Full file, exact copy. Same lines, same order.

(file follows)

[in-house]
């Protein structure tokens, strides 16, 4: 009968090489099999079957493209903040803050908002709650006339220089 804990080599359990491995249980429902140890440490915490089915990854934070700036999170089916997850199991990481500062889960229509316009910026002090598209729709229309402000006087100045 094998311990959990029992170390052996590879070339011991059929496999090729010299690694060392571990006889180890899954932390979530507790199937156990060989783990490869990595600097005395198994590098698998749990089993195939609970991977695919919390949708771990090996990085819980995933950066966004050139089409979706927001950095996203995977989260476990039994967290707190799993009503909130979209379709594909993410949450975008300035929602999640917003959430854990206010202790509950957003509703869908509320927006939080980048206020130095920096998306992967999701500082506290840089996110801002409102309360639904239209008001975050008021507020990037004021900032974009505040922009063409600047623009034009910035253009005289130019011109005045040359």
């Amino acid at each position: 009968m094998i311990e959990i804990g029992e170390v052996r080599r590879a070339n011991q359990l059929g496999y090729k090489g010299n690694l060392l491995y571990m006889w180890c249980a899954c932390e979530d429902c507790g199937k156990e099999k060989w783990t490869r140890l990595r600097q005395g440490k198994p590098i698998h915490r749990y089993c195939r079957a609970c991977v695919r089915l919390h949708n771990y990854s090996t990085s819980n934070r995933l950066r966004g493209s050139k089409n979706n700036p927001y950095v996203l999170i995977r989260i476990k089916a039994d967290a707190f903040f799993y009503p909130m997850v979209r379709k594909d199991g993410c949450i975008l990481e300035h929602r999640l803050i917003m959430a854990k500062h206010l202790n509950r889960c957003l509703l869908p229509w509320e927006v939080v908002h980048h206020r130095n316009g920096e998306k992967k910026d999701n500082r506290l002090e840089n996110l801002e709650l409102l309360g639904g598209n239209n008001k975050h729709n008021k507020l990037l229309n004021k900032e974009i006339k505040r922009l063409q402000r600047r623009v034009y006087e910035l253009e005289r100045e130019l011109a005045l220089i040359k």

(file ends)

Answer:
[in-house]
């Protein structure tokens, strides 16, 4: 009968090489099999079957493209903040803050908002709650006339220089 804990080599359990491995249980429902140890440490915490089915990854934070700036999170089916997850199991990481500062889960229509316009910026002090598209729709229309402000006087100045 094998311990959990029992170390052996590879070339011991059929496999090729010299690694060392571990006889180890899954932390979530507790199937156990060989783990490869990595600097005395198994590098698998749990089993195939609970991977695919919390949708771990090996990085819980995933950066966004050139089409979706927001950095996203995977989260476990039994967290707190799993009503909130979209379709594909993410949450975008300035929602999640917003959430854990206010202790509950957003509703869908509320927006939080980048206020130095920096998306992967999701500082506290840089996110801002409102309360639904239209008001975050008021507020990037004021900032974009505040922009063409600047623009034009910035253009005289130019011109005045040359």
């Amino acid at each position: 009968m094998i311990e959990i804990g029992e170390v052996r080599r590879a070339n011991q359990l059929g496999y090729k090489g010299n690694l060392l491995y571990m006889w180890c249980a899954c932390e979530d429902c507790g199937k156990e099999k060989w783990t490869r140890l990595r600097q005395g440490k198994p590098i698998h915490r749990y089993c195939r079957a609970c991977v695919r089915l919390h949708n771990y990854s090996t990085s819980n934070r995933l950066r966004g493209s050139k089409n979706n700036p927001y950095v996203l999170i995977r989260i476990k089916a039994d967290a707190f903040f799993y009503p909130m997850v979209r379709k594909d199991g993410c949450i975008l990481e300035h929602r999640l803050i917003m959430a854990k500062h206010l202790n509950r889960c957003l509703l869908p229509w509320e927006v939080v908002h980048h206020r130095n316009g920096e998306k992967k910026d999701n500082r506290l002090e840089n996110l801002e709650l409102l309360g639904g598209n239209n008001k975050h729709n008021k507020l990037l229309n004021k900032e974009i006339k505040r922009l063409q402000r600047r623009v034009y006087e910035l253009e005289r100045e130019l011109a005045l220089i040359k």